The bark of TA was collected Madurai District, Tamil Nadu, India between November–December 2012. Authentication of the bark was carried out by the Department of Pharmacogonosy, K.M. College of Pharmacy (vide voucher specimen number 53). The bark was dried under shade, pulverized by mechanical grinder, passed through a 40 mesh sieve and stored in a well closed air tight container for further use.
Preparation of TAME
About 1000 g of dry powder was extracted with methanol by hot continuous percolation using Soxhlet apparatus. The extraction was continued for 72 hours. Subsequently, the methanol extract was filtered and concentrated to a dry mass using vacuum distillation and evaporation. A dark brownish red shiny crystal like residue of 26 g was obtained. The yield was 4.3% w/w with respect to dry powdered material.
Phytochemical analysis of TAME
The methanolic extract of TA was subjected to preliminary phytochemical screening to identify its chemical constituents. The methods of analysis employed were those described in standard procedures.,
Rats were divided into three groups and were administered the methanolic extract of TA bark 6.75 mg/kg BW p.o., and, 9.75 mg/kg BW p.o., or vehicle by gavage once a day for 90 days, at a fixed time every day. The rats had free access to standard rat chow (Hindustan Lever Ltd., India) and water ad libitum. There was no significant body weight difference in the treated rats when compared to the rats in the control group at both the beginning and end of the study period. The treated rats were not abnormally resistant to drug administration. The treatment schedule did not cause any change in food and water intake pattern. At the end of this period the rats were heparinised (375 units/200 g i.p), and after half an hour, they were anaesthetized and then subjected to the following protocols.
Estimation of antioxidant enzymes
Ten rats from each group were anaesthetized with anaesthetic ether and sacrificed and the hearts harvested to determine basal levels of endogenous antioxidant profile. The groups studied were:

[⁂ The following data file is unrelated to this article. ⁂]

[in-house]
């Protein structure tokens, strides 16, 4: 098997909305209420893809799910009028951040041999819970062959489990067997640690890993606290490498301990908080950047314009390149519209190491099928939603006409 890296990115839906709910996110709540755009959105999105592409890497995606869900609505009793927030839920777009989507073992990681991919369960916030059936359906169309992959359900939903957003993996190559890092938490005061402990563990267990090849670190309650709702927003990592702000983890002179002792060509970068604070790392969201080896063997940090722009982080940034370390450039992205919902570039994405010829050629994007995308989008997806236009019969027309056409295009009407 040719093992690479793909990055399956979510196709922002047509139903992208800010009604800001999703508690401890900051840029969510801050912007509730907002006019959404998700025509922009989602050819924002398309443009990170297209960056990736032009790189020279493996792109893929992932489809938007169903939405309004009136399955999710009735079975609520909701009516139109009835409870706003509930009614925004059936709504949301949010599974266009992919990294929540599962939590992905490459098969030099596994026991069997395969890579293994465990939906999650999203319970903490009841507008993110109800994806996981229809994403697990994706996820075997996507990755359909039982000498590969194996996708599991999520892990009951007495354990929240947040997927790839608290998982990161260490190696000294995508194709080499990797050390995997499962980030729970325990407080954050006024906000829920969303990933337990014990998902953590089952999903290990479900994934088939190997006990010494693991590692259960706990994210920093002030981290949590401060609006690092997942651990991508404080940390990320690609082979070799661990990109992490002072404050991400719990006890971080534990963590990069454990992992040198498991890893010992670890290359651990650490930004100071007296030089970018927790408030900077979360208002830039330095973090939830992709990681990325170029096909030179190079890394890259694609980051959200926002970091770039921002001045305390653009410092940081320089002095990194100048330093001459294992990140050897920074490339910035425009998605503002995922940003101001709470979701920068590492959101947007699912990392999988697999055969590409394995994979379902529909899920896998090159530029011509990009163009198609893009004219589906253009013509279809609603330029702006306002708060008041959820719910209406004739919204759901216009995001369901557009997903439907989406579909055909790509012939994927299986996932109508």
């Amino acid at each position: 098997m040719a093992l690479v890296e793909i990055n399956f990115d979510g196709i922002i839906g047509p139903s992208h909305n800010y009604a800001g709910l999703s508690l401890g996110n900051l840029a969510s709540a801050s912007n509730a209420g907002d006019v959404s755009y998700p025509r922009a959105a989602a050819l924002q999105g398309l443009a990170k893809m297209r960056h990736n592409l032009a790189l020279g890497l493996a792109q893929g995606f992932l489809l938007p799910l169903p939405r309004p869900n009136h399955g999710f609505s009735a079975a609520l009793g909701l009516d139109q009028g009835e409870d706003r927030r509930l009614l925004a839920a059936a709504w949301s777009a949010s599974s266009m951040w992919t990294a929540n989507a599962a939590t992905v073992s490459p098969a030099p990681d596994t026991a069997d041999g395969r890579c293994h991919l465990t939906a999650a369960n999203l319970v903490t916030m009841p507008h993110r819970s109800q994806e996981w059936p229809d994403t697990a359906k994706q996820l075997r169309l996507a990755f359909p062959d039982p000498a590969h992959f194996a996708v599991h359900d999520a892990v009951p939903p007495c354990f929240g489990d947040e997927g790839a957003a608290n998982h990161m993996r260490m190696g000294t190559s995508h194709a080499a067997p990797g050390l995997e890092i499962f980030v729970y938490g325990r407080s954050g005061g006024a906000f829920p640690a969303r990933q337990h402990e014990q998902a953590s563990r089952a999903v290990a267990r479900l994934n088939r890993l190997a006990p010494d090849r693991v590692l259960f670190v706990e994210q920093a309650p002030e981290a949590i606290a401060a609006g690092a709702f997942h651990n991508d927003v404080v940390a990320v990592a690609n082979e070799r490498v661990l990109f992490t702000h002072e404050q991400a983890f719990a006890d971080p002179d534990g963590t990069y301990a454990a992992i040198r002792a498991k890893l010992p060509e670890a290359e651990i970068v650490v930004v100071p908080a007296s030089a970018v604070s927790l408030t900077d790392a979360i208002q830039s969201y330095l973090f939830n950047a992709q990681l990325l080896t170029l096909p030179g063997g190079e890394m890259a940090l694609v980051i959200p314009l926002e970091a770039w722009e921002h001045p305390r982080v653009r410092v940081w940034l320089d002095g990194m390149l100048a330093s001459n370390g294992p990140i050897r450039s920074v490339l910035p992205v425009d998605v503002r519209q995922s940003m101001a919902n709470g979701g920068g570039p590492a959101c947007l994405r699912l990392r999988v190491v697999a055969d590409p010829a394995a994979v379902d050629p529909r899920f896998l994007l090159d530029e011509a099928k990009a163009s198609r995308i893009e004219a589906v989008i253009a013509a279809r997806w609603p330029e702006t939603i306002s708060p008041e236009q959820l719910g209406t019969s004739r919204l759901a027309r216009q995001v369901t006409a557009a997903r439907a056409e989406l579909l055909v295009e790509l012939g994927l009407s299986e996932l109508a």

- Group BL: Vehicle treated rats
- Group T1 BL: Rats treated with 6.75 mg/kg of methanol extract of TAME
- Group T2 BL: Rats treated with 9.75 mg/kg of methanol extract of TAME.
At the end of each experiment cardiac tissue samples were stored in liquid nitrogen for biochemical estimations.
Production of in-vitro ischemic-reperfusion injury
Rats were anaesthetized with ether, the hearts were rapidly excised and washed in ice-cold saline and then perfused by the non-recirculating Langendorff's apparatus (AD Instruments, Australia), by using a modified Kreb's-Henseleits solution containing (in mM): Glucose 11.1; NaCl 118.5; NaHCO3 25; KCl 2.8; KH2 PO4 1.2; CaCl2 1.2; MgSO4 0.6, with a pH of 7.4. The buffer solution which was equilibrated with 95% O2 + 5% CO2 was delivered to the aortic cannula at 37°C under 65 mm Hg pressure. An initial 5 min equilibration period was followed by 9 min. of zero-flow (ischemia) and thereafter 12 min of reflow (reperfusion)., Ten rats from each group were studied for oxidant stress arising out of ischemic reperfusion injury of heart in this protocol.
The following groups were studied:
- Group C: From vehicle-treated rat heart subjected to 5 min perfusion, 9 min ischemia and 12 min reperfusion
- Group IR: Vehicle-treated rat heart subjected to 5 min perfusion, 9 min ischemia and 12 min reperfusion
- Group T1 IR: 6.75 mg/kg of methanolic extract of TAME treated rat heart subjected to 5 min perfusion, 9 min ischemia and 12 min reperfusion
- Group T2 IR: 9.75 mg/kg methanolic extract of TAME treated rat heart subjected to 5 min perfusion, 9 min ischemia and 12 min reperfusion.
At the end of each experiment cardiac tissue samples were stored in liquid nitrogen for biochemical estimations.
Myocardial thiobarbituric acid reactive substance (TBARS) was measured by the method of Okhawa et al., reduced glutathione (GSH) was measured by the method of Ellman, superoxide dismutase (SOD) was measured by the method of Kakkar et al., catalase (CAT) was measured by the method of Aebi.
Isolation and characterization of Hsp72
Wistar albino male rats were anesthetized with (pentobarbital 35 mg/kg i.p.) and an intravenous catheter was inserted into the tail vein for fluid administration. After a rectal thermometer was inserted, animals were placed on a warming blanket and under heating lamps and gradually heated to 42°C for 20 minutes. They were then removed from the heating area to a cool surface and allowed to recover for 48 hours. The animals received normal saline (10-12 ml, iv) during the heating and recovery periods. Control animals were anesthetized and left at room temperature. The majority of the animals awoke, ate, drank and behaved normally. Any animal that appeared morbid after the recovery period was quickly euthanized.